Ibotenic acid lesions of prefrontal cortex do not prevent expression of behavioral sensitization to amphetamine

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Abstract

We have shown previously that ibotenic acid lesions of the prefrontal cortex, performed prior to repeated amphetamine administration, do not affect sensitization of stereotyped behaviors but do prevent sensitization of post-stereotypy locomotor hyperactivity [Wolf et al., Neuroscience, 69 (1995) 417-439]. This could reflect an effect of the lesion on either development or expression of locomotor sensitization. To test the latter possibility, rats were treated with repeated amphetamine injections and tested to establish behavioral sensitization. Then, half received ibotenic acid lesions of prefrontal cortex and half received sham lesions. A second amphetamine challenge, 7 days later, demonstrated that the lesion failed to prevent expression of sensitization. Together with previous results, this suggests that intrinsic neurons of prefrontal cortex, most likely those sending excitatory amino acid-containing projections to the ventral tegmental area, are required for the development but not the expression of behavioral sensitization to amphetamine.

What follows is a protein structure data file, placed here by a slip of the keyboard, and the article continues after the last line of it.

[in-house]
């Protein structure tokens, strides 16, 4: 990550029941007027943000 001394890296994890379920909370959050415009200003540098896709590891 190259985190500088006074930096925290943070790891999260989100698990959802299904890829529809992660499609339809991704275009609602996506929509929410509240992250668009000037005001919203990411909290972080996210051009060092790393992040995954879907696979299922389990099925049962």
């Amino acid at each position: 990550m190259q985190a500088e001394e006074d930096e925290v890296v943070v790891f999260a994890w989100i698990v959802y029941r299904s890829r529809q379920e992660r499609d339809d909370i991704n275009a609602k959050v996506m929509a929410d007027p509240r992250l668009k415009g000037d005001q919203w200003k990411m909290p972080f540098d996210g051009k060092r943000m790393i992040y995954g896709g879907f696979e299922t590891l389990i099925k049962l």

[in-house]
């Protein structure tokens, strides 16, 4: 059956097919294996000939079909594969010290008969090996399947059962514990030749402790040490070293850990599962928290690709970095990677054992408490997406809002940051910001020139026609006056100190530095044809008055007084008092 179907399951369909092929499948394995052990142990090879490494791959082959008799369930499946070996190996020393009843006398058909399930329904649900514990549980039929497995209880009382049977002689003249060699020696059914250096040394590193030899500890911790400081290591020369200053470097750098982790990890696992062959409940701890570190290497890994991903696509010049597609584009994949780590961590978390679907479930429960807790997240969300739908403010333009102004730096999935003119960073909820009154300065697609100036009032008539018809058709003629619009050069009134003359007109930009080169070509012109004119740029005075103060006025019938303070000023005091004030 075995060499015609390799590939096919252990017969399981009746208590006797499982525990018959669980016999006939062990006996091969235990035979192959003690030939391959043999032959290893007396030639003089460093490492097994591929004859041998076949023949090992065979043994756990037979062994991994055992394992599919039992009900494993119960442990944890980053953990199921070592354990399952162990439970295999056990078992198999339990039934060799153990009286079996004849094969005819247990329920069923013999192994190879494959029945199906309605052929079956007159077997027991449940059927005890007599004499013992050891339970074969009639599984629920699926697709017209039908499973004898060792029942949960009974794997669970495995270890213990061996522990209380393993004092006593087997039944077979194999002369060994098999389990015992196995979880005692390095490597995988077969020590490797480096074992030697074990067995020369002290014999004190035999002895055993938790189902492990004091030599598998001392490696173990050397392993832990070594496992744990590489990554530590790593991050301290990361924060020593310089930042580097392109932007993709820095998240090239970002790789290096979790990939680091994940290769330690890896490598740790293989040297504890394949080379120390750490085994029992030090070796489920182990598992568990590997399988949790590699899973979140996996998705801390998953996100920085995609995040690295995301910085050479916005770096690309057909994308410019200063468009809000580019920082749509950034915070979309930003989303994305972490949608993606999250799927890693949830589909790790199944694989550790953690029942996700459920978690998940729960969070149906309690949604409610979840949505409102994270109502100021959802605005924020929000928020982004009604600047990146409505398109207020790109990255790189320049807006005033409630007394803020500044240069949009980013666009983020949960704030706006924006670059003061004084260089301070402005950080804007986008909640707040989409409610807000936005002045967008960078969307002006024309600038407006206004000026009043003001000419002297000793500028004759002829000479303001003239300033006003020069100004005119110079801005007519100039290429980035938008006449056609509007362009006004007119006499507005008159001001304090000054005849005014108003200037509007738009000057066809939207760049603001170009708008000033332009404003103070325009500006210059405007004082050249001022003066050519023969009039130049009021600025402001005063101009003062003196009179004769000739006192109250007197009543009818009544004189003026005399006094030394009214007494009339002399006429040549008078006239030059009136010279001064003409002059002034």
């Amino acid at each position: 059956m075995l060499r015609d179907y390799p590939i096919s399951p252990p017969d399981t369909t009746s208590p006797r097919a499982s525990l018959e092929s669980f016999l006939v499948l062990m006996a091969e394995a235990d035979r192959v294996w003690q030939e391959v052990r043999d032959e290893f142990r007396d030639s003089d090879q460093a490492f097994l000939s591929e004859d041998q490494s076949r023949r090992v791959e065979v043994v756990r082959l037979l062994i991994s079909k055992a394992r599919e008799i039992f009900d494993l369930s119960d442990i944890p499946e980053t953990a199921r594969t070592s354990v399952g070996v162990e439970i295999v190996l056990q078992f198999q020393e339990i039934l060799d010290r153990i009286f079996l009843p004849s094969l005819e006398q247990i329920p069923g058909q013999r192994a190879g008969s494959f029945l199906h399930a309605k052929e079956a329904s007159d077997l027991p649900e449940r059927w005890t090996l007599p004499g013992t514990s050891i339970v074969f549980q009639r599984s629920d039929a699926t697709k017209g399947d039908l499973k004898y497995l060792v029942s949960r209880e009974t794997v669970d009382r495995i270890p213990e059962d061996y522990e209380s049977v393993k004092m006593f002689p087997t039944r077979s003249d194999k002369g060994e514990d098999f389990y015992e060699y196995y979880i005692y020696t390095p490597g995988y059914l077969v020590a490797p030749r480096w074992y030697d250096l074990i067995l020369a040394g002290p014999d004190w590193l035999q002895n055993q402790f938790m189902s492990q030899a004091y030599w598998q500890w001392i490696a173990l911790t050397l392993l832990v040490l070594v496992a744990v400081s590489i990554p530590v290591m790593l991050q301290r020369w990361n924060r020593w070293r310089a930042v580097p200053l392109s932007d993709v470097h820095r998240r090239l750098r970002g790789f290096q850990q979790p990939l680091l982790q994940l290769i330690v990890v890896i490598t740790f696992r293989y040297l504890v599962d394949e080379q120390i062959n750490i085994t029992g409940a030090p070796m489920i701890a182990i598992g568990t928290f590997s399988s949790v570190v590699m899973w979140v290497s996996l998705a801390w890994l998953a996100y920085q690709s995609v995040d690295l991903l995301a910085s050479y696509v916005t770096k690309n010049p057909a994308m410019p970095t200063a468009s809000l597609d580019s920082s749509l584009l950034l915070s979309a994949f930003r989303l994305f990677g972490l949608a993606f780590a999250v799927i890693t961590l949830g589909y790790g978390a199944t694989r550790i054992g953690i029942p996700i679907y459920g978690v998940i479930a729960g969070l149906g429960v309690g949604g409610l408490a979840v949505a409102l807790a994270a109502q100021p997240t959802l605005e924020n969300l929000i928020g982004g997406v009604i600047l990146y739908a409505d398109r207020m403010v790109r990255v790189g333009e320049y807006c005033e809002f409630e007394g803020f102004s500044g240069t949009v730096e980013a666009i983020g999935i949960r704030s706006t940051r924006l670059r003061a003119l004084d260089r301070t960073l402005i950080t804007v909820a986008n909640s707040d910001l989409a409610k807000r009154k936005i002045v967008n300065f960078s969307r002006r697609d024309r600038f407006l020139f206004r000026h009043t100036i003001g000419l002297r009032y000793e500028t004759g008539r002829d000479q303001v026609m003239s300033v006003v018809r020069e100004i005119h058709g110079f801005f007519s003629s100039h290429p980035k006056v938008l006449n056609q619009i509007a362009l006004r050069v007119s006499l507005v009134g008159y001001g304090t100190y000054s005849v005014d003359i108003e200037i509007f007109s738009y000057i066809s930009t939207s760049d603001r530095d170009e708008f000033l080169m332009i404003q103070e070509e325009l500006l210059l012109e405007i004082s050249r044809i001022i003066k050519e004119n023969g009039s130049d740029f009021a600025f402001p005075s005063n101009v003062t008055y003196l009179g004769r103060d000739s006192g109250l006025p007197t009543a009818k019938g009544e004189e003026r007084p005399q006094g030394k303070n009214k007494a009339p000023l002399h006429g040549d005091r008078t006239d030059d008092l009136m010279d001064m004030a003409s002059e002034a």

Original languageEnglish (US)
Pages (from-to)285-289
Number of pages5
JournalBehavioural Brain Research
Volume84
Issue number1-2
DOIs
StatePublished - Mar 1 1997

Keywords

  • amphetamine
  • behavioral sensitization
  • excitatory amino acids
  • ibotenic acid
  • prefrontal cortex
  • ventral tegmental area

ASJC Scopus subject areas

  • Behavioral Neuroscience

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